'The Endless Road' by Lisa Lerma Weber



The Imperial Valley is comprised of small towns coated in dust and boredom. These towns are separated by endless crop fields and surrounded by endless roads. There was a local legend about a young woman in white who walked along one such road at night. Everyone knows someone who knows someone who stopped to pick her up. She would get in the car and somewhere along the way, she would just disappear. Older adults like my mom would say it was La Llorona, the crying woman, looking for children to steal. Of course, telling ghost stories was as popular a pastime as gossiping.


I grew bored of traveling those never-changing roads and planned to move to San Diego where there was plenty of entertainment and more people than cows.


My girlfriend threw a party the night before I was scheduled to leave. She lived in El Centro which was only a 15-minute drive from my house in Brawley, but she insisted I stay the night. That was, until my tongue became loose with alcohol and I told her I thought we should break up. We'd been together since our freshman year of high school and it was time to move on. And although 15-minute drives hadn't been inconvenient, I knew two-hour drives would be. She didn't take it well, cried and told me to go fuck myself. Fortunately, we were outside smoking cigarettes so we didn't ruin everyone else's good time.


I stumbled to my car knowing I shouldn't drive, but turned the key anyway. Halfway home, I became drowsy. I drifted off the road a few times, lucky not to drive into a canal. But finally, my eyelids rebelled against all efforts to keep them open.


I was awoken by a loud thud and the weight of something hitting my car. My eyes flipped open and I slammed on the brakes, coming to a stop in front of a large tree. After a few moments, I got out of the car. I almost threw up at the sight of blood on the hood and windshield. I told myself it was probably a calf that wandered away from its pen. But somewhere, deep inside, the real answer was coiling around me like a snake, poised to bite.


I looked down the road and saw a pile of white fabric. Slowly, every part of me shaking with fear, I made my way towards it. As I neared, I realized there was a body underneath all that white cotton. I ran back to my car, jumped in, and sped home. When I got there, I rinsed the car with the hose, grateful the nearest neighbor was a half a mile away. I threw up on the driveway and hosed that down, too. I went to bed and listened to the violent storm that blew through, too frightened to sleep.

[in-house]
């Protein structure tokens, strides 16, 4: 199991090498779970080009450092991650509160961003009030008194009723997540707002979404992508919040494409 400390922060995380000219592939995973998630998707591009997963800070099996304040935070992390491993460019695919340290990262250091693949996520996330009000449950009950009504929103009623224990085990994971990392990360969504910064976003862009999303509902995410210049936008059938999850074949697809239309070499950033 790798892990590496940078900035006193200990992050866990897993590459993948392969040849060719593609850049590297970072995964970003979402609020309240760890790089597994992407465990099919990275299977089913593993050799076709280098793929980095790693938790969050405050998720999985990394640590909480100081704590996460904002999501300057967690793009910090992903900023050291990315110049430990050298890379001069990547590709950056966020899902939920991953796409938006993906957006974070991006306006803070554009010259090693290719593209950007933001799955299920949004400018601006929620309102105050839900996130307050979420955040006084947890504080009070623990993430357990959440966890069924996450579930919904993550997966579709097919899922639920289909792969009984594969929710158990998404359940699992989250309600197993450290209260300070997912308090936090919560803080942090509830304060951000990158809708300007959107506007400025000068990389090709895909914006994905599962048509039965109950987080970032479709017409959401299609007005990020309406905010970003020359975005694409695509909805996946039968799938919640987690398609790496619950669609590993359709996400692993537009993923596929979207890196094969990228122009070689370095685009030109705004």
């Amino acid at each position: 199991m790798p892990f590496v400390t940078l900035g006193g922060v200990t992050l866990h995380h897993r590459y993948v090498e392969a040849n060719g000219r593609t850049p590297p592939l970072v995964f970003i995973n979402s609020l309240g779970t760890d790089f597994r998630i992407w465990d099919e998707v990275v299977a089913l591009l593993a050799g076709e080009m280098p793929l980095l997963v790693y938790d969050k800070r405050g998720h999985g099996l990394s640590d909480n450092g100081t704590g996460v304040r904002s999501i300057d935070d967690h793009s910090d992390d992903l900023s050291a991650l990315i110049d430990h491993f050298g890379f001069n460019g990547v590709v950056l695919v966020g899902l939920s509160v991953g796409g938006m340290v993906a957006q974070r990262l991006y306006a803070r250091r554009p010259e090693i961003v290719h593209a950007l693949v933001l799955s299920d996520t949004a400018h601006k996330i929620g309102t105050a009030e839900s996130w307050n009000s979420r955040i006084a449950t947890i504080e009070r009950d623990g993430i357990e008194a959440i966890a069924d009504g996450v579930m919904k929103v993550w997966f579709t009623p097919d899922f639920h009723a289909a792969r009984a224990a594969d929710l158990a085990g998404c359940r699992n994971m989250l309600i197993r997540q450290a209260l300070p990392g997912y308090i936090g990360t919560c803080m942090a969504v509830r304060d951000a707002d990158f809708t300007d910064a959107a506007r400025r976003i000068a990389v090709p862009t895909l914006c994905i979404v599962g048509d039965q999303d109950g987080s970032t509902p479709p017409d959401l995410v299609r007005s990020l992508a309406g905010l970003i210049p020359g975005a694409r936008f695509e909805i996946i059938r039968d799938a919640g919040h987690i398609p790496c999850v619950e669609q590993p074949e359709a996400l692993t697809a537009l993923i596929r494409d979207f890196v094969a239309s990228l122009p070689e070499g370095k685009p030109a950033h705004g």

I left for San Diego the next morning, avoiding my mother's tear-filled eyes as I said good-bye.


I saw the story on the news about a young woman named Maria who had been killed in a hit-and-run on a dark road in the Imperial Valley. She was 18, had recently graduated high school, and wanted to become a nurse. Her car broke down on her way home from visiting her sick aunt and she didn't live that far. Her brother, holding her picture, promised the news anchor he would find Maria's killer.


Whenever I heard a knock at my door, I feared it would be the cops or Maria's brother. I worked two jobs which helped me buy a new car, and kept me busy. If I was alone with my thoughts, I would think of Maria. I would see her body on the road, her blood on my windshield. l saw her face in every crowd, saw her looking out from the eyes of every woman I dated. She haunted my days and infected my dreams.


When I went back home to visit, I avoided that road and made sure not to drive at night. That is, until five years later, when I had to return home for a funeral. I couldn't get the day off work so I left after my shift was over. I was exhausted and wanted to take the fastest route home. I was on that road before I even realized it.


Halfway to Brawley, my eyelids became heavy. I let them fall for just a second. When I opened my eyes again, there was a figure in white on the road in front of me. I swerved hard and went into the dirt, losing control of the car and slamming into a tree. There was a moment of excruciating pain, then darkness.


When I came to, she was standing beside the car. Maria in her white dress. Maria with her large brown eyes looking right through me.


"I'm sorry," I sobbed. "I'm so sorry."


She smiled, then disappeared. I got out of the car and started walking towards home. It was dark, but the sky was clear and the moon was full. After what felt like hours, a car approached and pulled over. The driver rolled down the passenger side window.


"You ok? Need a ride somewhere?"


"Brawley please," I whispered hoarsely as I got into the car. I leaned back into the seat and closed my eyes. I was so tired.


When I opened my eyes, I was standing on the side of the road again. I just turned towards home and started walking.


The Imperial Valley is comprised of small towns coated in dust and boredom. These towns are separated by endless crop fields and surrounded by endless roads. There is a local legend about a man in black who walks along one such road on nights when the moon is full. They say if you stop for him, he'll get in the car, but somewhere along the way you'll look over and he won't be there.





Lisa Lerma Weber is not a ghost but would love to haunt you. Her work has appeared in Crepe & Penn, Headline Poetry, Mojave Heart Review, Nightingale & Sparrow, Tiny Essays, and others. Follow her on Twitter: @LisaLermaWeber

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